Few judges filed the required public reports with their clerks for gifts and extra-judicial income over $150. In New York City, where there are nearly 500 active trial judges at any time, only five have filed since 2010.
The problem appears to stretch to the top of the judiciary.
Three of the four major appellate divisions — encompassing Manhattan, the Bronx, and all of upstate and western New York — found just one report each in the past decade. By comparison, the Second Department, which includes all of Long Island and areas immediately north of the city, found 18 reports.
There is no sign of any public reports at New York's high court. The clerk of the Court of Appeals told Law360 that "no such records were found on file."
Law360 found that three of the seven judges now on the high court failed to file Rule 100.4 public reports despite declaring outside income in their general annual disclosures.
Over three years, Judge Jenny Rivera received between $30,000 and $80,000 for teaching at CUNY Law School and the Judicial Institute, which trains state judges. Judicial Ethics Advisory Committee opinions state — and OCA does not dispute — that her income should have been reported under the rule.
Judge Michael J. Garcia's Bahia Beach condo in Puerto Rico, nestled among the island's most expensive real estate, brought in $20,000 to $60,000 in rental income in 2020. Judge Rowan D. Wilson's ski slope condo at Smugglers' Notch mountain resort in Vermont netted him between $20,000 and $80,000 during four years while he sat on the high court.
Judge Wilson also received between $250,000 and $500,000 every year in "payments to retired partners" from Cravath Swaine & Moore LLP since he joined the high court in 2017.
No judge filed a Rule 100.4 report — which would have included more detail, such as the names of tenants — despite the plain language of the mandate, which ethics experts told Law360 indicates that rental income should be reported.
That position is supported by the Commission on Judicial Conduct's charges against Justice Miller as well as a 2021 advisory opinion that noted the only reason an inquiring judge needn't report his rental income was that it fell below $150.
"Judges Garcia and Wilson should absolutely report rental income," said James Sample, Hofstra Law professor and co-author of "Judicial Conduct and Ethics." "The reason that they should do so is so that there can be scrutiny and transparency that serves to promote rather than undermine judicial integrity and the perception thereof."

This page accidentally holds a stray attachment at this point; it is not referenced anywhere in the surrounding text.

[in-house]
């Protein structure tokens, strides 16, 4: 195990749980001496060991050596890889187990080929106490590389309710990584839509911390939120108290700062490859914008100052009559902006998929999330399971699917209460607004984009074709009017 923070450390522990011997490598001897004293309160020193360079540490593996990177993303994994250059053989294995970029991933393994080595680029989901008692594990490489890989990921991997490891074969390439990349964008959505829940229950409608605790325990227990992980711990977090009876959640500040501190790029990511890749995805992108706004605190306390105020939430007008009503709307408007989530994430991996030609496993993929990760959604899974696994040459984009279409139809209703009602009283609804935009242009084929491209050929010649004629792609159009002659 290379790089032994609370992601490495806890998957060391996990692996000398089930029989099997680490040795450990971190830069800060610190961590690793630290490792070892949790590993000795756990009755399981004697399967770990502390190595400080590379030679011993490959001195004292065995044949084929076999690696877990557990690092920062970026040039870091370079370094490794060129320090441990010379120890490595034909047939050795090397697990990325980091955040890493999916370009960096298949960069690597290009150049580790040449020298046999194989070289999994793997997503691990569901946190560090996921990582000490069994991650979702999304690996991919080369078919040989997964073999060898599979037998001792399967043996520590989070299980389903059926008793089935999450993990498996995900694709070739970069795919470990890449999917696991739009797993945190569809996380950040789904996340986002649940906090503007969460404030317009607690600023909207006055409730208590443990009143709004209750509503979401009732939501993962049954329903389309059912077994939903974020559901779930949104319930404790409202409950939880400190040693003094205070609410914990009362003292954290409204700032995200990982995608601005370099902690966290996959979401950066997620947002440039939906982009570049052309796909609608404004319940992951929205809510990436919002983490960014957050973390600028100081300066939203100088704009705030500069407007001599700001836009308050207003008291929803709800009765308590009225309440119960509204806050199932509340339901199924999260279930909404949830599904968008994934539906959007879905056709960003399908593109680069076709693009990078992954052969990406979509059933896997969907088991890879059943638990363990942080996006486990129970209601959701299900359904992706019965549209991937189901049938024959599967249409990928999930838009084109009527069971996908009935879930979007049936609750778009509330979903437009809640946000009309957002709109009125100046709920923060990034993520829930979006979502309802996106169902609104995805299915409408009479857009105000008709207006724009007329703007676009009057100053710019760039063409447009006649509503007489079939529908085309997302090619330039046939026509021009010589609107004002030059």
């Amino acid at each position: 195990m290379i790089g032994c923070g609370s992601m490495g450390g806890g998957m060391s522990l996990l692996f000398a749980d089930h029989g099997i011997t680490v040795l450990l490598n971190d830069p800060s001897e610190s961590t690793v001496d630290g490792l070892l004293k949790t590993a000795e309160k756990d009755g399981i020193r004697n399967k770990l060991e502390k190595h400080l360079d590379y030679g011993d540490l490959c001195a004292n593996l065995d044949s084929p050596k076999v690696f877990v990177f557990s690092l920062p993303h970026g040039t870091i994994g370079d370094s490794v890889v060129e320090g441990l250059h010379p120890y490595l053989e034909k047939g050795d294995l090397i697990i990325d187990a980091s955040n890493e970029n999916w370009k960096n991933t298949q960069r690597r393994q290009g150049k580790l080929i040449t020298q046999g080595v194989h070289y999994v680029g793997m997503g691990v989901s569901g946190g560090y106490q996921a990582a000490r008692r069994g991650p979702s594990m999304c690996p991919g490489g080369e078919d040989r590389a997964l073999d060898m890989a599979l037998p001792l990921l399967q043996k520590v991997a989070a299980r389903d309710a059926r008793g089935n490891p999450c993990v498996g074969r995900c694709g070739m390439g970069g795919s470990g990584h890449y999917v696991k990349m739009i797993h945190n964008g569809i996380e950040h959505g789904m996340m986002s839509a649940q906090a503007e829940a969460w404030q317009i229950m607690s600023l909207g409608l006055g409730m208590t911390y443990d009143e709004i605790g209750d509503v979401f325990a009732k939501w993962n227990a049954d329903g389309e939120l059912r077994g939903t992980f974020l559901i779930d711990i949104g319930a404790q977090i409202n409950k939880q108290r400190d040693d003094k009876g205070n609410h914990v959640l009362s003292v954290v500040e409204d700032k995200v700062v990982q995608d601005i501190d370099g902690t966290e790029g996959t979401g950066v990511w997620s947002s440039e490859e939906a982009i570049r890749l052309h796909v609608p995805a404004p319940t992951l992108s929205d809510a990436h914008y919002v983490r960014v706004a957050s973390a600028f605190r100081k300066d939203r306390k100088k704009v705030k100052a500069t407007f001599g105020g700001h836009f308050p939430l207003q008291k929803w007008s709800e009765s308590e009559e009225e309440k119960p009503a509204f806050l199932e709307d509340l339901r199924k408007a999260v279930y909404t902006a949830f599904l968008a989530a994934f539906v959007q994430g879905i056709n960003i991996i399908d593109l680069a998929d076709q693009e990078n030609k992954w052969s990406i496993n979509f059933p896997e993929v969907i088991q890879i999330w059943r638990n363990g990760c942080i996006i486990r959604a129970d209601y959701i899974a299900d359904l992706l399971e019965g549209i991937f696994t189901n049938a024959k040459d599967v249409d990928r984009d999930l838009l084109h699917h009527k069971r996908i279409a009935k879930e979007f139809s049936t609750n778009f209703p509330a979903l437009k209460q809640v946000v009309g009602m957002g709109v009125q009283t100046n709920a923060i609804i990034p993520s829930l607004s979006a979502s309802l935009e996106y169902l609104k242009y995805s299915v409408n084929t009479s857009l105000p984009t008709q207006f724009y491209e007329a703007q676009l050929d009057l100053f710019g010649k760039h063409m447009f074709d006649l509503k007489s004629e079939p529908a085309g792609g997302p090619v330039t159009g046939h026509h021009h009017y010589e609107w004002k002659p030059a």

Law360 sent questions to all seven Court of Appeals judges about their compliance with the rule. The judges declined to answer direct questions about whether they had failed to report gifts or income over $150 during their judicial tenure or whether they planned to comply with the rule, according to spokesman Chalfen.
Lawyers for the Office of Court Administration, which is led by Court of Appeals Chief Judge Janet DiFiore, responded to Law360's inquiries with a legal analysis. OCA argued there was no need for the court system's top judges to report "investments" and that investment income need not be reported because it is "passively earned," citing an advisory opinion.
Chalfen said Wilson and Garcia's rental income counted as investments and therefore did not need to be reported. He cited no authority.
Remarkably, court records show that both judges not only knew about Rule 100.4 and agreed that rental income and payments for past legal work should be reported, they passed judgment on Justice Miller for failing to do the same thing.
Even as Judge Wilson and Judge Garcia received money from their rentals, they heard oral argument from counsel for the Commission on Judicial Conduct describing Justice Miller's failures to file his rental and law firm income with his clerk. Both Wilson and Garcia then signed on to an October 2020 opinion rejecting Miller's appeal that condemned his failure to obey financial disclosure rules, calling his conduct "particularly troubling to this court."